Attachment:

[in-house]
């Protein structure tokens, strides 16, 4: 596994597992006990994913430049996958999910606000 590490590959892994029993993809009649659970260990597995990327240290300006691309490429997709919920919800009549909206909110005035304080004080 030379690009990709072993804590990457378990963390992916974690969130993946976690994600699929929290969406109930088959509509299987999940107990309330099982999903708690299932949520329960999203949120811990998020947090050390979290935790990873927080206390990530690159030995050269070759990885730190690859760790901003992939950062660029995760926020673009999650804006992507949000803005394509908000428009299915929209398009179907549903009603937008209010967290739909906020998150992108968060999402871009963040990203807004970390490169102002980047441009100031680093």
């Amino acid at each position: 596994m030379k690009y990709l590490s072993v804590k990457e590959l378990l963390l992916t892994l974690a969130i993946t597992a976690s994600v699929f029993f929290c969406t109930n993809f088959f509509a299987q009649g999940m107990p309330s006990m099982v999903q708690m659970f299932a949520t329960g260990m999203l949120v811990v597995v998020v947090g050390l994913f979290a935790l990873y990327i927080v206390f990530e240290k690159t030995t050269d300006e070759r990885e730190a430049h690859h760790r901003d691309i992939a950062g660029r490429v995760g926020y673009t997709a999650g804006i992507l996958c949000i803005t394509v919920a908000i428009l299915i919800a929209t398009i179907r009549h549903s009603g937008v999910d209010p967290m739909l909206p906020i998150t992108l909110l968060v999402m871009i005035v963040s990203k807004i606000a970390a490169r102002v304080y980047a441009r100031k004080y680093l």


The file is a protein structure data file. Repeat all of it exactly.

[in-house]
């Protein structure tokens, strides 16, 4: 596994597992006990994913430049996958999910606000 590490590959892994029993993809009649659970260990597995990327240290300006691309490429997709919920919800009549909206909110005035304080004080 030379690009990709072993804590990457378990963390992916974690969130993946976690994600699929929290969406109930088959509509299987999940107990309330099982999903708690299932949520329960999203949120811990998020947090050390979290935790990873927080206390990530690159030995050269070759990885730190690859760790901003992939950062660029995760926020673009999650804006992507949000803005394509908000428009299915929209398009179907549903009603937008209010967290739909906020998150992108968060999402871009963040990203807004970390490169102002980047441009100031680093």
């Amino acid at each position: 596994m030379k690009y990709l590490s072993v804590k990457e590959l378990l963390l992916t892994l974690a969130i993946t597992a976690s994600v699929f029993f929290c969406t109930n993809f088959f509509a299987q009649g999940m107990p309330s006990m099982v999903q708690m659970f299932a949520t329960g260990m999203l949120v811990v597995v998020v947090g050390l994913f979290a935790l990873y990327i927080v206390f990530e240290k690159t030995t050269d300006e070759r990885e730190a430049h690859h760790r901003d691309i992939a950062g660029r490429v995760g926020y673009t997709a999650g804006i992507l996958c949000i803005t394509v919920a908000i428009l299915i919800a929209t398009i179907r009549h549903s009603g937008v999910d209010p967290m739909l909206p906020i998150t992108l909110l968060v999402m871009i005035v963040s990203k807004i606000a970390a490169r102002v304080y980047a441009r100031k004080y680093l």